Reconciliation between humanity, nature

My generation was very stupid. My generation declared war on nature — with climate change, with the loss of biodiversity, with pollution. Nature is striking back. Striking back with storms, with desertification with floods, with disasters that are making life very difficult for many people around the world and causing many victims.

Your generation has an important task to make peace with nature. And what we are going to do today must be a gesture of that new attitude to make peace with nature.

I want to tell you my story with trees.

My grandfather, maternal grandfather’s family name was Oliveira. In Portuguese it means “olive tree.” I inherited that family name. I’m called Oliveira Guterres, my two family names. And one day, my grandfather came with me to a small field and showed me a small olive tree. I was a boy — a small boy — and he told me, “I planted this olive tree the day you were born, and I want you for all your life to respect trees and remember that you have a sister tree. This tree should be a symbol of your own life.”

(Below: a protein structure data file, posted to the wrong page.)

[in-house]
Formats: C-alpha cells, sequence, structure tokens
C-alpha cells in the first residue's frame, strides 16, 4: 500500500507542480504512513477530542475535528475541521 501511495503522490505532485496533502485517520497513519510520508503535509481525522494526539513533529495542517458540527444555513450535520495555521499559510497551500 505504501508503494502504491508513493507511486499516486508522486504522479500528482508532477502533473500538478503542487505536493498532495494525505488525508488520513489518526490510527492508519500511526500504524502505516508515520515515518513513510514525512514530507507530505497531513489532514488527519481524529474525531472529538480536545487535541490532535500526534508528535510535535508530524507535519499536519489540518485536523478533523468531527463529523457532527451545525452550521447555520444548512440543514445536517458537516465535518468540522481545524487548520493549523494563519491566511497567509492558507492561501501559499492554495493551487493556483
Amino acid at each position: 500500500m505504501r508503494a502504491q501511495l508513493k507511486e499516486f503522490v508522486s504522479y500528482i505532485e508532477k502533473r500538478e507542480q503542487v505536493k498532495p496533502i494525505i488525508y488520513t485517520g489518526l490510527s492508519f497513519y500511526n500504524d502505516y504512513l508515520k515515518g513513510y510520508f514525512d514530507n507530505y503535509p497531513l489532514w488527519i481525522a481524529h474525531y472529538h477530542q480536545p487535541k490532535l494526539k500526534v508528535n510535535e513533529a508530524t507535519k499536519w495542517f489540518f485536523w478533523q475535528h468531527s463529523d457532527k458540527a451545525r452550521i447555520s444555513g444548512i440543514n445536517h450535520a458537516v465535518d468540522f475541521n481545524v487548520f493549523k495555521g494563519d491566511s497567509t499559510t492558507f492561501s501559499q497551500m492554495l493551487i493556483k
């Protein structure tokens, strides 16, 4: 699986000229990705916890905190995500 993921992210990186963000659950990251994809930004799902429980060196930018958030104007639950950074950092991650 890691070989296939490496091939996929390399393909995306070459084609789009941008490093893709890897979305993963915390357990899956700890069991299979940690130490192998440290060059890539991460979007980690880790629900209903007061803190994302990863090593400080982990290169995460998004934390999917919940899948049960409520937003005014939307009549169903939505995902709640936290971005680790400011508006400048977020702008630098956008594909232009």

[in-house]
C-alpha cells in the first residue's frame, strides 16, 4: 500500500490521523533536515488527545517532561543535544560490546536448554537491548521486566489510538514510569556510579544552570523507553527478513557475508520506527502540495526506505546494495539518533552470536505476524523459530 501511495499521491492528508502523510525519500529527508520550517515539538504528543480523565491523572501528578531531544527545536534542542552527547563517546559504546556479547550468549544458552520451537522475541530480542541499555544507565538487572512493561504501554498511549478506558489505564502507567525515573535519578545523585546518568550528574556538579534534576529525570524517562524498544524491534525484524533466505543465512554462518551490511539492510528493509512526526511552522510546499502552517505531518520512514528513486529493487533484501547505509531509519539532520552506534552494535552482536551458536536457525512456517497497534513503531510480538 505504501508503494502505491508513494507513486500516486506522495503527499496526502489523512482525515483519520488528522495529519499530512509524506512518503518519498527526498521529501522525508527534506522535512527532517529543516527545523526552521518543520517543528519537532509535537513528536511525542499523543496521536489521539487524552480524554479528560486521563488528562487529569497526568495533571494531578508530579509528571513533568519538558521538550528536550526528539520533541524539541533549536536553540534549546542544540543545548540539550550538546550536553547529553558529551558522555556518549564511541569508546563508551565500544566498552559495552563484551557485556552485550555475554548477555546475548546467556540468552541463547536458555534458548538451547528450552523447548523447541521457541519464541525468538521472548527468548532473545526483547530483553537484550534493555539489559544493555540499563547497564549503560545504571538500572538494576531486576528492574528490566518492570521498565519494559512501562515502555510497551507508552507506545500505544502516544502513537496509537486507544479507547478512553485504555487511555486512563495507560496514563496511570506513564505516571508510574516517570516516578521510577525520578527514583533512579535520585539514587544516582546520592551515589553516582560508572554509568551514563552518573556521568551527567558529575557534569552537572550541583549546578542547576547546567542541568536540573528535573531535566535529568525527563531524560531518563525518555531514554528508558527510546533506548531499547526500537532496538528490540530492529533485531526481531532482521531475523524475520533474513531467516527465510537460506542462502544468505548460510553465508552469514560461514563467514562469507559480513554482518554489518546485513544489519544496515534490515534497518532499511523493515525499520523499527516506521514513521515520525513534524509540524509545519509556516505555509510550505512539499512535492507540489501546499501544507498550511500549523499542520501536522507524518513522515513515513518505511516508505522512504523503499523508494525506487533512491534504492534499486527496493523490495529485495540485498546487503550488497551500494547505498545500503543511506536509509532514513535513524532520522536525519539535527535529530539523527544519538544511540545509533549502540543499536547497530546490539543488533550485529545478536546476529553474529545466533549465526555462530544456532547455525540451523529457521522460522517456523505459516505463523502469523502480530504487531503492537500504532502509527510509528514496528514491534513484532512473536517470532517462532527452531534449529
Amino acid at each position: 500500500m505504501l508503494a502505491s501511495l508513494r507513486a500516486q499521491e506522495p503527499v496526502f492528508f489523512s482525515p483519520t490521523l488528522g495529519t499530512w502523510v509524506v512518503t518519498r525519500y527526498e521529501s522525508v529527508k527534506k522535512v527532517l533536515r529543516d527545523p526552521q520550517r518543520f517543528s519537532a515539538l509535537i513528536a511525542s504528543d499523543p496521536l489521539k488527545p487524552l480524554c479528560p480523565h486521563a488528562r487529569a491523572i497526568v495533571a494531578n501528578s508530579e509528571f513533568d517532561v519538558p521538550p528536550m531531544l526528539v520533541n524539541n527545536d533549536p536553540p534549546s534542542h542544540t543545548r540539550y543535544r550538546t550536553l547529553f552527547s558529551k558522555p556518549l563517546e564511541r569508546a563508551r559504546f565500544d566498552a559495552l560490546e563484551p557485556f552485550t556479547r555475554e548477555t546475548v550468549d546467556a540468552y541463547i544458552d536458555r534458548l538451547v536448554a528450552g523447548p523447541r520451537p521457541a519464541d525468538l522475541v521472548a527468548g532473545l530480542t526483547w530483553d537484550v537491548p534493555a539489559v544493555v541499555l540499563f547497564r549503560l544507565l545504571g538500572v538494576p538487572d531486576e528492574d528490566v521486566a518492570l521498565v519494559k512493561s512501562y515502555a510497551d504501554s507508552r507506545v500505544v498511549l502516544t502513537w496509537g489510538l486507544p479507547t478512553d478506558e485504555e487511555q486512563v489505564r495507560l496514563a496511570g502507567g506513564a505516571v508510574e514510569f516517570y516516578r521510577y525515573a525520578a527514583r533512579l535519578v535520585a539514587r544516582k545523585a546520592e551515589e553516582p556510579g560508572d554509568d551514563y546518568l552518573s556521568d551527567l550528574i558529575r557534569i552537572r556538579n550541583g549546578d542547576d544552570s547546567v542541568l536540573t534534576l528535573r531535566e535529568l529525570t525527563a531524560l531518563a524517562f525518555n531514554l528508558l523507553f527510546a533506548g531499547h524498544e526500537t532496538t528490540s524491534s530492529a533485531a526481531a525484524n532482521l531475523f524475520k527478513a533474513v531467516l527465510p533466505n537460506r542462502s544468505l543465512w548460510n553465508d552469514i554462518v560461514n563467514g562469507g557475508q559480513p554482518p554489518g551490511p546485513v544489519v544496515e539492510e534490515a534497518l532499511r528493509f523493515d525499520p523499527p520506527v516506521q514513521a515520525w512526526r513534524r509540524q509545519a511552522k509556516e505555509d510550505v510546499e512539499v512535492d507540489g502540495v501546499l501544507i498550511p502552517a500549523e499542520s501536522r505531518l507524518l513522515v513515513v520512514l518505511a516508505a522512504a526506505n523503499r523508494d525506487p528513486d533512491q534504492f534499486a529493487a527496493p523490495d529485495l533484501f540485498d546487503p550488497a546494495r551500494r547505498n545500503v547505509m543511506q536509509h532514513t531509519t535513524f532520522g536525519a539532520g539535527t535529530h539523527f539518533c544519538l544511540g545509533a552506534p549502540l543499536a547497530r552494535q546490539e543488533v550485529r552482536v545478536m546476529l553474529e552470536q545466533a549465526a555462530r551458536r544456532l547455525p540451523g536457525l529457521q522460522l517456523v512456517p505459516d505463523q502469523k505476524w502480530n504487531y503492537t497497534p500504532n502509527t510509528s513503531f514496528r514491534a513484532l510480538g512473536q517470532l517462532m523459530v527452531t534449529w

I must say, I was very happy to know this because in my country, we have olive trees with more than 1,000 years, so I don’t intend to live a thousand years. But I’m happy that I have a sister olive tree that will be there much longer after I die.

So, one billion trees in Mongolia will make an enormous difference in relation to climate change, in relation to biodiversity, in relation to desertification. It will be the symbol of reconciliation between humanity and nature, because only with harmony between humanity and nature there will be a future for this planet.


United Nations Secretary-General Antonio Guterres’ remarks at the One Billion Tree campaign planting event in Mongolia.

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